“I think therefore [because of allegorical interpretation, I.P.], that Sara, which means prince or one who governs empires, represents arete, which is the virtue of the soul.” [20]

“But let us see what Paul understood in this play and what angered Sara. Already above in our spiritual exposition we set Sara in the place of virtue. If, therefore, the flesh which Ismael, who was born according to the flesh, represents, attracts the spirit, which is Isaac, and deals with him with enticing deceitfulness, if it allures him with delights, if it mitigates him with pleasures, this kind of play of the flesh with the spirit offends Sara especially, who is virtue, and Paul judges allurements of this kind to be the most bitter persecution.” [21]

With Origen, the idea of the Church taking the place of God’s elected people becomes more and more shaped, and influences the perception of Judaism seriously. [22] Origen’s enmity is the more striking as he lived in Caesarea, a famous center for Jewish studies in the 3rd century CE, and as he very likely had contacts to and exchange with Jewish scholars. [23] His works show good knowledge of halakhic and aggadic traditions. In his anti-Heretic work “Contra Celsum” he even defends Judaism along with Christianity against pagan offenses. Polemics like those in the cited examples are mostly found in his sermons. This makes it very likely that Origen tried to prevent Christians from mixing with Jews and from becoming too much attracted by Judaism.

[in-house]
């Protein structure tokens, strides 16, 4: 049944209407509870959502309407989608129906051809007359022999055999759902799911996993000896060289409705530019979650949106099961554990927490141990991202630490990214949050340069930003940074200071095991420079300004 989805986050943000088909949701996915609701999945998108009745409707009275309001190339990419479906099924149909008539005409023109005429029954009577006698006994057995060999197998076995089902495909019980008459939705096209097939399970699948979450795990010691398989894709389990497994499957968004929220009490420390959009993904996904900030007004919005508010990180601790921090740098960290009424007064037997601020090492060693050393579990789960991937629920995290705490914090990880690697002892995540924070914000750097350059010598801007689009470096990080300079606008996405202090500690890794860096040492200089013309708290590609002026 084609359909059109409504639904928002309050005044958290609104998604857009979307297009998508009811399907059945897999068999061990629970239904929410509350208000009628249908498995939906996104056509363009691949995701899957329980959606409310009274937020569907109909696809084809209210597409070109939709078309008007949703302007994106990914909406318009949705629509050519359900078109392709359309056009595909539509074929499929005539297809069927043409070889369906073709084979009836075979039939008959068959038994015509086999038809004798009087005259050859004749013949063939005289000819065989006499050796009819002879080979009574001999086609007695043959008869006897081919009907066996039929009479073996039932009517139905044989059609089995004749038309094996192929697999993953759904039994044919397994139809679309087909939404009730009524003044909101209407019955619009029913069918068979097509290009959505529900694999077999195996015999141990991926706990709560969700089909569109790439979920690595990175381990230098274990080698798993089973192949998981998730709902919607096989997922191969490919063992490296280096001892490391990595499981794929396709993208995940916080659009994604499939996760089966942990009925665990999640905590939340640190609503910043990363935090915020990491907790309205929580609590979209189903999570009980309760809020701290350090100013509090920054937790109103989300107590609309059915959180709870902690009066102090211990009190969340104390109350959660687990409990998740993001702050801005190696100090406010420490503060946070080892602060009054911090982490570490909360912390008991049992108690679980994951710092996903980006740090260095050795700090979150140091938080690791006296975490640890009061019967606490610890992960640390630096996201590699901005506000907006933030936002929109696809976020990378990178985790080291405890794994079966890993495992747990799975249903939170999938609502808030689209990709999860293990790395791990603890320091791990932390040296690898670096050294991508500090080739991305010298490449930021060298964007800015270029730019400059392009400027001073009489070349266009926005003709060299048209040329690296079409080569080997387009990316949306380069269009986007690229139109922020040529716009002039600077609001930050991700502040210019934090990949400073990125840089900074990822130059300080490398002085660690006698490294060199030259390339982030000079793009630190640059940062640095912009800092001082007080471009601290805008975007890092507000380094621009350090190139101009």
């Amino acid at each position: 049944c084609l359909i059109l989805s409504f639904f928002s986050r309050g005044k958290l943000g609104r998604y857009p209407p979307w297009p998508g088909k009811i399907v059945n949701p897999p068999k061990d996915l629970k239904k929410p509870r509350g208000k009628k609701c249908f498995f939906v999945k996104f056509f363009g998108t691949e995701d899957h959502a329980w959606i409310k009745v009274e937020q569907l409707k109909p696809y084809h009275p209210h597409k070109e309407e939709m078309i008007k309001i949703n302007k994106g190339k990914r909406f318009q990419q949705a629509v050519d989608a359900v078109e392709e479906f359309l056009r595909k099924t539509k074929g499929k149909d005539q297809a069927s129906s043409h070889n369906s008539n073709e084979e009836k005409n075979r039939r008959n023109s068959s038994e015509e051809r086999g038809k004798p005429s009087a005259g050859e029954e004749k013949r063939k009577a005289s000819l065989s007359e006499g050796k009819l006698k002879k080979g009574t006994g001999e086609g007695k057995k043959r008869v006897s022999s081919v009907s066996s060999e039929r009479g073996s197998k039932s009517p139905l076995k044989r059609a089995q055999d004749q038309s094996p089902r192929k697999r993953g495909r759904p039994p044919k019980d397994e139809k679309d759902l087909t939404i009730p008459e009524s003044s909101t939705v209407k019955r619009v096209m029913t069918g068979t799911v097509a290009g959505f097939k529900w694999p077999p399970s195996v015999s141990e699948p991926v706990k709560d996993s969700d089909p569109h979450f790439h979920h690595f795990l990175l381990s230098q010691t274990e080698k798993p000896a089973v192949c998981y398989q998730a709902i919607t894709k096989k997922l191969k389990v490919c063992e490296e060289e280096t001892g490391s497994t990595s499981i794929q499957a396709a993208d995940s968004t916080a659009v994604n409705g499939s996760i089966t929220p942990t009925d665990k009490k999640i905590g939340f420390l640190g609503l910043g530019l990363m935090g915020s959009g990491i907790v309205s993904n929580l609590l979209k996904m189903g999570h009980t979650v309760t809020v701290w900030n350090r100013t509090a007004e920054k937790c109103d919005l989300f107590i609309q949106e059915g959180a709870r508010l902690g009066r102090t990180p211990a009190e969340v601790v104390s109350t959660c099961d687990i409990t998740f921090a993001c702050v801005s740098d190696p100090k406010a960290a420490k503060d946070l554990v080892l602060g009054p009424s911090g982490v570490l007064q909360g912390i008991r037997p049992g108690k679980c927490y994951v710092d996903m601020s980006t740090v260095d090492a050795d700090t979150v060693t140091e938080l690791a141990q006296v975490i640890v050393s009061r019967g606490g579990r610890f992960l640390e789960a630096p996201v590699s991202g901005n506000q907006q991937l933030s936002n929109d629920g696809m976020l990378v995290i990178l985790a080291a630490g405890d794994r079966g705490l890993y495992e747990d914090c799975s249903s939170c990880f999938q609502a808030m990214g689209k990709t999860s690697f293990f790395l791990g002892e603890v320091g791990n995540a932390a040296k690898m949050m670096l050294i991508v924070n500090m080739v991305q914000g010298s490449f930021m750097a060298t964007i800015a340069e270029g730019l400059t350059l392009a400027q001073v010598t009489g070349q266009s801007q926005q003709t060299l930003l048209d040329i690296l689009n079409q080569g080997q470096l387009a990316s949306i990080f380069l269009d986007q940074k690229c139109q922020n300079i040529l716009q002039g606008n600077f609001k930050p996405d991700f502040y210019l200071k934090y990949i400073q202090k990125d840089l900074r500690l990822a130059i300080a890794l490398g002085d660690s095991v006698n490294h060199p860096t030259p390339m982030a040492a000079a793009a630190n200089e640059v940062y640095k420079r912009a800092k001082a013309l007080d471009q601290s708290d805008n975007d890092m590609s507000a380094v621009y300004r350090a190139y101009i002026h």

His polemic has to be seen within the complex process of separation between Judaism and Christianity during the first centuries CE, when Christian identity had just begun to develop. Judaism was a “religio licita” with a rich tradition that provided the majority in the Roman Empire, compared with the number of Christians. Judaism was apparently very attractive also for Christians and was not seen as a totally distinct religion, as there is evidence that in a lot of cases Christians took part in Jewish services and festivals. [24] It is even likely that Judaism and Christianity competed with each other in converting Gentiles. Living next to a flourishing Jewish community Origen must have been aware of this situation. These circumstances make his polemic understandable, but it remains problematic.